Last week I mentioned Billy Graham’s name to a 23-year-old. “I don’t know who that is,” she replied.
She might also not have known of Martha Custis Washington, who endured great difficulties in her life. She suffered through many unexpected and tragic deaths in her family. Her husband, the leader of the American Revolution and our nation’s first president, gave himself to the cause of fighting for and establishing a new nation. She sacrificed greatly for his career. Regardless…
“I am still determined to be cheerful and to be happy in whatever situation I may be, for I have learned from experience that the greater part of our happiness or misery depends upon our dispositions and not upon our circumstances,” Washington wrote.
Likewise, pastor and author Charles Swindoll has said, “Words can never adequately convey the incredible impact of our attitudes towards life. The longer I live, the more I realize the impact of attitude on life…The only thing we can do is play the one string we have, and that is our attitude…I am convinced that life is 10% what happens to me and 90% how I react to it.”
We determine our attitudes. Whether it’s how we respond to an insult or a compliment, we alone decide what our perception and perspective will be. No one can force an attitude upon us. Likewise, no one can take an attitude away from us.
You have free articles remaining.
Two biblical examples of attitude determination take these modern thoughts and transport them to ancient times. Attitude is not a new concept. It is still a vital one.
Ruth was a citizen of the ancient Moabite kingdom. When Jews fled Israel during a famine, they relocated to foreign lands, including Moab. One young Israelite, the son of a woman named Naomi, married Ruth. He died, however, and left Ruth with a choice – whether or not to remain in Moab or return to Israel with her mother-in-law, as the famine had subsided.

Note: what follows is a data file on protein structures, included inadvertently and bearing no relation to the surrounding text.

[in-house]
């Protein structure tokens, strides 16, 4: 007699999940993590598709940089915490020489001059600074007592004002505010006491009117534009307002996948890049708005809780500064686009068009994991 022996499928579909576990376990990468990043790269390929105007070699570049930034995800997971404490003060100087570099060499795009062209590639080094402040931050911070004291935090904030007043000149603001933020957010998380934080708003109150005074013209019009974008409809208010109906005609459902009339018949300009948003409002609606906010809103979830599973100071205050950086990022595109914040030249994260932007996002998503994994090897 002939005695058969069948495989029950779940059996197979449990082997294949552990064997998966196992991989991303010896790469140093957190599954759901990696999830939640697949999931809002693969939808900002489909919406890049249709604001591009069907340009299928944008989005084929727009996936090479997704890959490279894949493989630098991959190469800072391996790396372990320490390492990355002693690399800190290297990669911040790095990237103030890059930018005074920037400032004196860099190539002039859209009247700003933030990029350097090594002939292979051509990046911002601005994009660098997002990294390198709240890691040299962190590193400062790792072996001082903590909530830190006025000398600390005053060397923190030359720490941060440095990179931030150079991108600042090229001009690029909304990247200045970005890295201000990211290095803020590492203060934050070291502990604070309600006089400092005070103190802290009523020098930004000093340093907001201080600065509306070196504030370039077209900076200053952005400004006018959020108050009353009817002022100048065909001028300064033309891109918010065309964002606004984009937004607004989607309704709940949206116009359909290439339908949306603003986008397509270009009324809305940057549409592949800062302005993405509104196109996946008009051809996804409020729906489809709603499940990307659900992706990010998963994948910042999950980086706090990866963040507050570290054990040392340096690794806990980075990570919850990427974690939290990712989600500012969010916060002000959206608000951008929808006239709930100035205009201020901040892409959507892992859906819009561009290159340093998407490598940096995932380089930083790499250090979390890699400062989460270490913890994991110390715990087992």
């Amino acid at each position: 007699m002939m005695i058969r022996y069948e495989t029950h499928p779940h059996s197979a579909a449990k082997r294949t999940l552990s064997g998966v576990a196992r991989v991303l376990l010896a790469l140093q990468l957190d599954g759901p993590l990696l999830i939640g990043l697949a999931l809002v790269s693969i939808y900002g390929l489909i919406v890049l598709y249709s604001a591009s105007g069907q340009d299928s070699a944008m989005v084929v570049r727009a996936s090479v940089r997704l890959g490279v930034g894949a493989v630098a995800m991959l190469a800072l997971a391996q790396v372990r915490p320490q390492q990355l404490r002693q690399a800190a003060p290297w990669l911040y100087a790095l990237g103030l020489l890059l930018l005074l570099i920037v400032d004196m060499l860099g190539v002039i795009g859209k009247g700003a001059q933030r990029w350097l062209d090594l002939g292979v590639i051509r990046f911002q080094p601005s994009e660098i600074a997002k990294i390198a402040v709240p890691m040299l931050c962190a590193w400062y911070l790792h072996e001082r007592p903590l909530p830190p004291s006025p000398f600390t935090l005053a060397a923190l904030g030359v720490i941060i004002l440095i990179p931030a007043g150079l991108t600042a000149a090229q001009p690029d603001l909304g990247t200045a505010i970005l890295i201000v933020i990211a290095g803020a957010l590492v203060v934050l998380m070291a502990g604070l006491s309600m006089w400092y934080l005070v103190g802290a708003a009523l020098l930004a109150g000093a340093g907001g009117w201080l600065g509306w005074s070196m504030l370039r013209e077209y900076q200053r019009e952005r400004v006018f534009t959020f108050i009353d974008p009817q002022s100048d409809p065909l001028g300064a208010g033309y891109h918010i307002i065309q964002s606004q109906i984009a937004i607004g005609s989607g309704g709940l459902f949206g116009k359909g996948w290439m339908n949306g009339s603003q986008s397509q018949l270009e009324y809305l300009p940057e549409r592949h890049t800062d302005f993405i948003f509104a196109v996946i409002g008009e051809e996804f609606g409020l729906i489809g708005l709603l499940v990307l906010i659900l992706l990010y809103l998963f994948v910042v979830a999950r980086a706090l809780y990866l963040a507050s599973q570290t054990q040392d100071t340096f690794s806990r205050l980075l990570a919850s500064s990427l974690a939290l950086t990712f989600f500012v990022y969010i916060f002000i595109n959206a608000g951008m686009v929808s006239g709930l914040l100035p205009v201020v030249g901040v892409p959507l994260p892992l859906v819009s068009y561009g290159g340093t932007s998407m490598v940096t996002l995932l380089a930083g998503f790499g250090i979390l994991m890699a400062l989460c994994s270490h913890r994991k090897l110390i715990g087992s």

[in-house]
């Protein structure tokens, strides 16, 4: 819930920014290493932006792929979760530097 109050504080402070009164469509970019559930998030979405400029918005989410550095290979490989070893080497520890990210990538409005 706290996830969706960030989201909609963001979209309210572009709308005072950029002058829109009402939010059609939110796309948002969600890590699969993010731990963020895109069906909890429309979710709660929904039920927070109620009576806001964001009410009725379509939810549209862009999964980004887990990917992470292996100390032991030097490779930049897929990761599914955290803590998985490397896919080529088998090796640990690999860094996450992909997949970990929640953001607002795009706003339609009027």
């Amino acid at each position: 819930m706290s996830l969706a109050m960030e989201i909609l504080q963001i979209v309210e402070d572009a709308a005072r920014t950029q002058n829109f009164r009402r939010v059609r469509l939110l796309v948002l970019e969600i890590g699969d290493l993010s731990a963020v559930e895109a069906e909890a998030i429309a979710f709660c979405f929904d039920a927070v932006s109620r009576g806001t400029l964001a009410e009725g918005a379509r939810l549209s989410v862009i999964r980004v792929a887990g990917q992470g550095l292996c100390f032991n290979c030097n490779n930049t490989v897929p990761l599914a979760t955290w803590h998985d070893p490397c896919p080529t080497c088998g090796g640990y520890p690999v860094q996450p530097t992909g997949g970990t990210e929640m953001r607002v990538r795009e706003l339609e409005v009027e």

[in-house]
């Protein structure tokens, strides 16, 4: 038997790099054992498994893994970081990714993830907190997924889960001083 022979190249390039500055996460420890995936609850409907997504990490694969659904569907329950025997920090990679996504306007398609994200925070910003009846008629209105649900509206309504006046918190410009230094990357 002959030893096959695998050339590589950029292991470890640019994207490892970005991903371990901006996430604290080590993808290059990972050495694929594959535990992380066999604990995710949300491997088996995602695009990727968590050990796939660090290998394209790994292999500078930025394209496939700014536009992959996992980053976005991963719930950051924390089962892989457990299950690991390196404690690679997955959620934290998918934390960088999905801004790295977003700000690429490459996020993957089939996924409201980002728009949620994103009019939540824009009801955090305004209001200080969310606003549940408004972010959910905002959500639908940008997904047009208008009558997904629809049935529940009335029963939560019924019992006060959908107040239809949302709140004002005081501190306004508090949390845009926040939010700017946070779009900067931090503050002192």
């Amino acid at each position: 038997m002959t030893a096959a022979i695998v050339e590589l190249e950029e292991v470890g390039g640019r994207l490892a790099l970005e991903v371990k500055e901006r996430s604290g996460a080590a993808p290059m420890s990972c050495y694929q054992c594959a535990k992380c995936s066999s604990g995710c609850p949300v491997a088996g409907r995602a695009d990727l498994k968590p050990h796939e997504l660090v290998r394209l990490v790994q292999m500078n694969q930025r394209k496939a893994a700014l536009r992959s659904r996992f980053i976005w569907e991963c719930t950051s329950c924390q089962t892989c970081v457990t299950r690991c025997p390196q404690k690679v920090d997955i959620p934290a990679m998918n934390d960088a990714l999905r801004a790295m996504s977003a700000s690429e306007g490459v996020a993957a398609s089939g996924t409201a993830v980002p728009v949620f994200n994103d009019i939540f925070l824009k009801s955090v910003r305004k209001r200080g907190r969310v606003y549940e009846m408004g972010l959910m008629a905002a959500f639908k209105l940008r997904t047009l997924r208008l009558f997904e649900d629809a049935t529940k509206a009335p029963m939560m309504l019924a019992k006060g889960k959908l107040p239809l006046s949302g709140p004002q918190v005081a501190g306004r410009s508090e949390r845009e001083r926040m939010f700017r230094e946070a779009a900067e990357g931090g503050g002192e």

Naomi encouraged her daughter-in-law to stay in Moab to find a new husband, but Ruth had a different attitude.
“Ruth said, ‘Do not urge me to leave you or to return from following you. For where you go I will go, and where you lodge I will lodge. Your people shall be my people, and your God my God. Where you die I will die, and there will I be buried. May the Lord do so to me and more also if anything but death parts me from you.’ And when Naomi saw that she was determined to go with her, she said no more” (Ruth 1:16-18).
The apostle Paul wrote in Philippians, “…for I have learned to be content whatever the circumstances. I know what it is to be in need, and I know what it is to have plenty. I have learned the secret of being content in any and every situation, whether well fed or hungry, whether living in plenty or in want. I can do all this through him who gives me strength” (4:11-13).
How many of us can say with certainty that we shun knee-jerk reactions to circumstances and take the time to determine the better attitude with which we may face them? Washington and the apostle Paul both express that attitude is a learned perspective that does not come easily. Rather it often comes through the most difficult of circumstances.
Where attitude is concerned, perhaps we all have lessons to learn. Only we can determine whether or not we do.